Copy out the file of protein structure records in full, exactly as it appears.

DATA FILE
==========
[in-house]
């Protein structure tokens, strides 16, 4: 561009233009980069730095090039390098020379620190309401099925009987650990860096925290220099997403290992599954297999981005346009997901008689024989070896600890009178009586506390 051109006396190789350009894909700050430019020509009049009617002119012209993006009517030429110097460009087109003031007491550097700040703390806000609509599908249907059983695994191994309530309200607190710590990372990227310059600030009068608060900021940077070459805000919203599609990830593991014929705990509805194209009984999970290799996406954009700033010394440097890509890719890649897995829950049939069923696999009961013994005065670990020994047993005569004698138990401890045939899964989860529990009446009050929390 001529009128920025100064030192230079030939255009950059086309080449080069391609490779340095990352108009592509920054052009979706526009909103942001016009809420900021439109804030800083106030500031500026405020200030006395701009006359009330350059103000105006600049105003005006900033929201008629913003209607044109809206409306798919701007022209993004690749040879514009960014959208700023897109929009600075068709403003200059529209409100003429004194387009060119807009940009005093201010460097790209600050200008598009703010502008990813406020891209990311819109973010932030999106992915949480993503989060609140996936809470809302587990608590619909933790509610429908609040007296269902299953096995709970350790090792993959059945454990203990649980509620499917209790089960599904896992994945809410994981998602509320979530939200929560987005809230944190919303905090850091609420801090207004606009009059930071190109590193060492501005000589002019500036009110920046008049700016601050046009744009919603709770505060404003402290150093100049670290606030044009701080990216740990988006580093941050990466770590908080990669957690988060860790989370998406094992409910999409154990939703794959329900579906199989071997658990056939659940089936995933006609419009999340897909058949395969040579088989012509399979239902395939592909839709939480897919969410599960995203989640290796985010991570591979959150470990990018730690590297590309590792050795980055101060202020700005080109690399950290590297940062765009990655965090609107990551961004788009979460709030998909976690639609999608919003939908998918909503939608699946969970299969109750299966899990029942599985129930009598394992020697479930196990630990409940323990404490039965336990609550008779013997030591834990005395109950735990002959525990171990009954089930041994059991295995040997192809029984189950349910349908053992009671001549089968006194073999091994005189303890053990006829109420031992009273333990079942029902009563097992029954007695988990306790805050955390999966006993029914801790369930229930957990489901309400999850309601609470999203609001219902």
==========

[in-house]
């Protein structure tokens, strides 16, 4: 561009233009980069730095090039390098020379620190309401099925009987650990860096925290220099997403290992599954297999981005346009997901008689024989070896600890009178009586506390 051109006396190789350009894909700050430019020509009049009617002119012209993006009517030429110097460009087109003031007491550097700040703390806000609509599908249907059983695994191994309530309200607190710590990372990227310059600030009068608060900021940077070459805000919203599609990830593991014929705990509805194209009984999970290799996406954009700033010394440097890509890719890649897995829950049939069923696999009961013994005065670990020994047993005569004698138990401890045939899964989860529990009446009050929390 001529009128920025100064030192230079030939255009950059086309080449080069391609490779340095990352108009592509920054052009979706526009909103942001016009809420900021439109804030800083106030500031500026405020200030006395701009006359009330350059103000105006600049105003005006900033929201008629913003209607044109809206409306798919701007022209993004690749040879514009960014959208700023897109929009600075068709403003200059529209409100003429004194387009060119807009940009005093201010460097790209600050200008598009703010502008990813406020891209990311819109973010932030999106992915949480993503989060609140996936809470809302587990608590619909933790509610429908609040007296269902299953096995709970350790090792993959059945454990203990649980509620499917209790089960599904896992994945809410994981998602509320979530939200929560987005809230944190919303905090850091609420801090207004606009009059930071190109590193060492501005000589002019500036009110920046008049700016601050046009744009919603709770505060404003402290150093100049670290606030044009701080990216740990988006580093941050990466770590908080990669957690988060860790989370998406094992409910999409154990939703794959329900579906199989071997658990056939659940089936995933006609419009999340897909058949395969040579088989012509399979239902395939592909839709939480897919969410599960995203989640290796985010991570591979959150470990990018730690590297590309590792050795980055101060202020700005080109690399950290590297940062765009990655965090609107990551961004788009979460709030998909976690639609999608919003939908998918909503939608699946969970299969109750299966899990029942599985129930009598394992020697479930196990630990409940323990404490039965336990609550008779013997030591834990005395109950735990002959525990171990009954089930041994059991295995040997192809029984189950349910349908053992009671001549089968006194073999091994005189303890053990006829109420031992009273333990079942029902009563097992029954007695988990306790805050955390999966006993029914801790369930229930957990489901309400999850309601609470999203609001219902």